K-9 officer will face disciplinary action for hateful comment about David Hogg's 'die-in' protest
Valenti has been in the department for 23 years and, according to retired Coconut Creek detective Rod Skirvin, he is "distraught" about the incident
A police officer in Florida had been slammed after he posted an offensive comment on Facebook and that too on a photo of David Hogg, survivor of the Parkland shooting. Hogg had organised an anti-NRA "die-in" protest on May 25 at several outlets of the Publix xhain of supermarkets.
45-year-old Brian Valenti, who is a K-9 officer for the Coconut Creek Police Department, commented on one of Hogg's pictures: 'Hope some old lady loses control of her car in that lot. Jus saying...'.
Valenti posted the comment under an image of Hogg and two other activists who were all standing in the parking lot of a Publix store in Coral Springs. They had painted the outlines of the 17 people, who were killed in the Parkland shooting at the Marjory Stoneman Douglas High School in February, using chalk.
Several of Publix's stores had students laying down on the ground in what was a "die-in" protest against the supermarket's support for Adam Putnam, a gubernatorial candidate who is close to the NRA.
The comment has since been deleted by Valenti but one woman, Kim Simonson, was able to take an image of the post and sent it to Coconut Creek commissioner and Police Chief Albert Arenal asking that disciplinary action be taken against the veteran K-9 officer.
She wrote: "Whether someone agrees with these students or not, it is in very poor taste for a police officer to make the following comment regarding students that have just been through a tragic shooting."
According to a report by the Sun Sentinel, the chief responded to Simonson's email and agreed with her that the comment was "unprofessional and inappropriate" and that the officer "will be offering an apology, as he has indicated that he wants to do whatever he has to do to make it right."
Valenti has been in the department for 23 years and, according to retired Coconut Creek detective, Rod Skirvin, he is "distraught" about the incident. The police chief also said that Valenti had told him that even though the comment was in poor taste, it was meant to be a joke.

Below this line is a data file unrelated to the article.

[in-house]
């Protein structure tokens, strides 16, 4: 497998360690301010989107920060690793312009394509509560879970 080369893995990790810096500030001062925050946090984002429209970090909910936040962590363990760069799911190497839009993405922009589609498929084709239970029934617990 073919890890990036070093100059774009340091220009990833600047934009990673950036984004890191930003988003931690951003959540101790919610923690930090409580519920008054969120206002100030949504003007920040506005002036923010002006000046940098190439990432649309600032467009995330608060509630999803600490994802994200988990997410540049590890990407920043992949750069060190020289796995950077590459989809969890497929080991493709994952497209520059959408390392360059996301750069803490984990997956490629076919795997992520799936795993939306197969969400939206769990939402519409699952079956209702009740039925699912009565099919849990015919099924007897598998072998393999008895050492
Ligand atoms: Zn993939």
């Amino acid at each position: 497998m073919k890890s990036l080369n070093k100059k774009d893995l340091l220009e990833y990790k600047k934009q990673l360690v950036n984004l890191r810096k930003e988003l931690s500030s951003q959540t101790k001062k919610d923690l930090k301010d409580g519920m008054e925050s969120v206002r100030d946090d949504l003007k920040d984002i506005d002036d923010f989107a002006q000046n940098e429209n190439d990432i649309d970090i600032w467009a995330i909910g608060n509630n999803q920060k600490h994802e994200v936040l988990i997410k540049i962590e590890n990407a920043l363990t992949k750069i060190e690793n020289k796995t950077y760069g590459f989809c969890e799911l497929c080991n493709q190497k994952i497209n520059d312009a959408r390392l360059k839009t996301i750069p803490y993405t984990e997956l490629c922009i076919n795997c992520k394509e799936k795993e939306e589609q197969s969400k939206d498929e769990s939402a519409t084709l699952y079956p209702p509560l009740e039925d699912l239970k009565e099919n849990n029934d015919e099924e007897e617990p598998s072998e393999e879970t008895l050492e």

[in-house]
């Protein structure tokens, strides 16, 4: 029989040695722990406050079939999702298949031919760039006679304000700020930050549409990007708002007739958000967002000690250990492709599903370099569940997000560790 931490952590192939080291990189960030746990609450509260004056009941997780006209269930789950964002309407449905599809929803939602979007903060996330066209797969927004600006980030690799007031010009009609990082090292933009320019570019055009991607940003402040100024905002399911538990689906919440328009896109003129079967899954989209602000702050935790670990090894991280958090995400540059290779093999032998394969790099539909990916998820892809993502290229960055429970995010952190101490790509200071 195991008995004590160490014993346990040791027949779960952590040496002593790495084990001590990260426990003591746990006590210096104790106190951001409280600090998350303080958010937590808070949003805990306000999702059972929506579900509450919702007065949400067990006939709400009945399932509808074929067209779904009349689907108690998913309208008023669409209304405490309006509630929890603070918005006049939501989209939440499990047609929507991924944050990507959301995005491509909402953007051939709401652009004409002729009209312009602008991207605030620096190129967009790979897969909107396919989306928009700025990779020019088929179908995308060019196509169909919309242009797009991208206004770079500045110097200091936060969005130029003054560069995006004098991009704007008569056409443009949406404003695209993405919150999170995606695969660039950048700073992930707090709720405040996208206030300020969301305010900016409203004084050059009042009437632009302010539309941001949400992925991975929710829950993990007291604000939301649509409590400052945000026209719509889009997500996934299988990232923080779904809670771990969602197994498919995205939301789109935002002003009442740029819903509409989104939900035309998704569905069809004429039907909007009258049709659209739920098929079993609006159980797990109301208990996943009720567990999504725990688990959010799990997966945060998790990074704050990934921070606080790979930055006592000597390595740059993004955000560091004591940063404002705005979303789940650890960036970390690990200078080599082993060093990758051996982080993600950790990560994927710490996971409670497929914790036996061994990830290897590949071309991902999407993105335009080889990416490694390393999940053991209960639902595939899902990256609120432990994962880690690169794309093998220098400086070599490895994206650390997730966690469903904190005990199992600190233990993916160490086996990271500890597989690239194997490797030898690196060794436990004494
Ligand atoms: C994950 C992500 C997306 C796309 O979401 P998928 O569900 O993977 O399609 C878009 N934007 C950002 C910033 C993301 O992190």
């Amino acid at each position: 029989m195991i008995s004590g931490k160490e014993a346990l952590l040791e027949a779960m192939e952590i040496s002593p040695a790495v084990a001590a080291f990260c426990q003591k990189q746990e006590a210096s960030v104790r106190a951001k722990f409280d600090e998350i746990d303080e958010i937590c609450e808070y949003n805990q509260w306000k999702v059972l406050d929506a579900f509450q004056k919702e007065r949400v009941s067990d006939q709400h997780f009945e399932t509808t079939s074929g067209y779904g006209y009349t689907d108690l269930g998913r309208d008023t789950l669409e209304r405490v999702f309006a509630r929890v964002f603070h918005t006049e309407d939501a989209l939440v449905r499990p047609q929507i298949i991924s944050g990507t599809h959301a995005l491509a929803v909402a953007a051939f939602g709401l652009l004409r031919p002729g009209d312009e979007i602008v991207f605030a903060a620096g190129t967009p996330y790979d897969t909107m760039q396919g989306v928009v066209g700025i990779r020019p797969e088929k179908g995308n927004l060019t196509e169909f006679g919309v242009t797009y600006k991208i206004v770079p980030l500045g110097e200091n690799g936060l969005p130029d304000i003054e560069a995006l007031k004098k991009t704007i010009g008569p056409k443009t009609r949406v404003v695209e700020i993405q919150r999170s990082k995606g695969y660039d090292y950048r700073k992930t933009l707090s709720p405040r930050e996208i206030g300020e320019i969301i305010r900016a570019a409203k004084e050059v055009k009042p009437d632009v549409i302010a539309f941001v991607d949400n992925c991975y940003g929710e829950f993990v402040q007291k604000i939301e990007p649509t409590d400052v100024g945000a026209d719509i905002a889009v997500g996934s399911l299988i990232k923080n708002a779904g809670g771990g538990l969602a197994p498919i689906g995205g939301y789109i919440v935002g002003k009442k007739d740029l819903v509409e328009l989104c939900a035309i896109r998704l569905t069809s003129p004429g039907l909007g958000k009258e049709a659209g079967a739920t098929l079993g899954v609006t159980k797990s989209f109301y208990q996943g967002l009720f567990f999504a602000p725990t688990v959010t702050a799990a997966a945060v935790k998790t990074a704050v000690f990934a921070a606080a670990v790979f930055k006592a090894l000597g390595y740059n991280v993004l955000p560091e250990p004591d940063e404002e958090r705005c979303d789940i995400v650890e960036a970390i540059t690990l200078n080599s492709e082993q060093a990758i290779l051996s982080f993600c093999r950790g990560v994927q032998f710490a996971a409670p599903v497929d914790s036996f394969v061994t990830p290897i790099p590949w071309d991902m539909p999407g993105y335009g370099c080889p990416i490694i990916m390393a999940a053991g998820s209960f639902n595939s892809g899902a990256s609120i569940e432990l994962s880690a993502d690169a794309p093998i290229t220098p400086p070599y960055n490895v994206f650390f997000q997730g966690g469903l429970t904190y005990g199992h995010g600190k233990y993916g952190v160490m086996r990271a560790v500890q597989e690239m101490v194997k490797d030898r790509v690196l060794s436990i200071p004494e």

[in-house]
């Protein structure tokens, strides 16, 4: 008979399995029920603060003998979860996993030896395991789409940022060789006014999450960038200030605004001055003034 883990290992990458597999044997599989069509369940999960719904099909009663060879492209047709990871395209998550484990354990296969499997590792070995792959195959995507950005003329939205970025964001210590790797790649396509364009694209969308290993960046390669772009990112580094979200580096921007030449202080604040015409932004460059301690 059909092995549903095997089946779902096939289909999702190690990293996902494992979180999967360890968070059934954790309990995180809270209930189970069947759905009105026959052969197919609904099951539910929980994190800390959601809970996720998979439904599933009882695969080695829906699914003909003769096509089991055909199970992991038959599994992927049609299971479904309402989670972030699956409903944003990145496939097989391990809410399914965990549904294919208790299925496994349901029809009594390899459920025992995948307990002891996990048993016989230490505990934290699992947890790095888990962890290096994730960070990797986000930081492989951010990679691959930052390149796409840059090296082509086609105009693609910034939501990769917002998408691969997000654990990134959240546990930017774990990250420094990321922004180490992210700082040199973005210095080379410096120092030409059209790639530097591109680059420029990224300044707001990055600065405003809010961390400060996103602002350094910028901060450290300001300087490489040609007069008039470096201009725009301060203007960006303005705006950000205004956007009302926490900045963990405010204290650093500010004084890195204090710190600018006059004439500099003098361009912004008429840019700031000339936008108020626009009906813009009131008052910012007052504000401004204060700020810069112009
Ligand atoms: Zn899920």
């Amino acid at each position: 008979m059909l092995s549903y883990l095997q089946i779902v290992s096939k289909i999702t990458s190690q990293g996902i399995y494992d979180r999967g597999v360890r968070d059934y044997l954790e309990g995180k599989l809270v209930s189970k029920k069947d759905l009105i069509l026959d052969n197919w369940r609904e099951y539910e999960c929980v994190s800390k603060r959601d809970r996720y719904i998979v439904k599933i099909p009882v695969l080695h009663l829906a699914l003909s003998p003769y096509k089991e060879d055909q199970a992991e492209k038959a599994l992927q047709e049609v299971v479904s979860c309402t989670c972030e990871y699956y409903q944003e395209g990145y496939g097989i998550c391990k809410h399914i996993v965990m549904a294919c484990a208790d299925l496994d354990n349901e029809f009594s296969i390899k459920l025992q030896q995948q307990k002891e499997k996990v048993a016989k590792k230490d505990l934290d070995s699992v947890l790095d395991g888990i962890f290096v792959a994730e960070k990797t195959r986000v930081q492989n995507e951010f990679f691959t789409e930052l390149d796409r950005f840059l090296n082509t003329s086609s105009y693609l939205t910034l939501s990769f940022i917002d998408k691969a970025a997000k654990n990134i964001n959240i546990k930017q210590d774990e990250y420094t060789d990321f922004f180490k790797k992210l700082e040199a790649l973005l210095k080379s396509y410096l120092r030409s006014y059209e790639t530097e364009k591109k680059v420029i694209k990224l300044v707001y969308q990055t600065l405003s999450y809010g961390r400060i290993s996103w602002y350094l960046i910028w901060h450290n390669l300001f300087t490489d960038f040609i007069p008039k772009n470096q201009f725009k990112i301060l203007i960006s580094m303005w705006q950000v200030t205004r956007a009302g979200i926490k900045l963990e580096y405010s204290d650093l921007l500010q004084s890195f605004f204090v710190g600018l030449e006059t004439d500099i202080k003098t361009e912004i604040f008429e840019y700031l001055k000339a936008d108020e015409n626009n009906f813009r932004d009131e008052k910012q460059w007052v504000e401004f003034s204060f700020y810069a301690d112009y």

Chief Arenal said that a course of action in terms of disciplinary action will be taken on May 29. He told the Sun Sentinel: "We’ll look into it more fully on Tuesday."
The students taking part in the protest shouted "USA, not NRA!" causing brief moments of delay at the checkout counters. Customers had to move around them to get to the products in the store.
There were pro-NRA counter-protestors at one of the stores and two of the men almost ended up in a fist fight before the police arrived and put a stop to it.
Publix released a statement in response to the protest and they have announced the suspension of all the political contributions.
"A lot of people don't support who Publix is supporting," said Haylee Shepherd, a 15-year-old sophomore at Stoneman Douglas, who joined 13 fellow protesters on the floor for about 10 minutes at one of the stores. "It's going to reflect on them as a brand."
The company has been slammed by the student protestors for supporting Agriculture Commissioner and gubernatorial candidate Adam Putnam, a Republican who proudly calls himself an "NRA sellout". Publix had announced earlier in the week that it was going to "reevaluate" it's donations.
Company spokesperson Maria Brous said that the chain of supermarkets was going to stop its contributions for the moment while it continues it's reevaluation.
High school senior David Hogg is one of the most vocal of all the student activists about gun reform and he is also one of the founders of March for Our Lives. He helped organise the protest.
The "die-in" came one week after the shooting at a school in Santa Fe that took the lives of 10 people including students. This was the same day that the police made an announcement that a student in Indiana opened fire inside his classroom and ended up wounding one classmate and a teacher.
The student protestors at Publix all lay on the ground for 12 minutes which represented the number of mass shootings that have taken place in the country since the Pulse Nightclub incident in June 2016.
All of them held sunflowers to represent the flowers that Joaquin Oliver, a victim of the Parkland shooting, had bought at Publix on Valentine's Day, mere hours before he was gunned down in his school.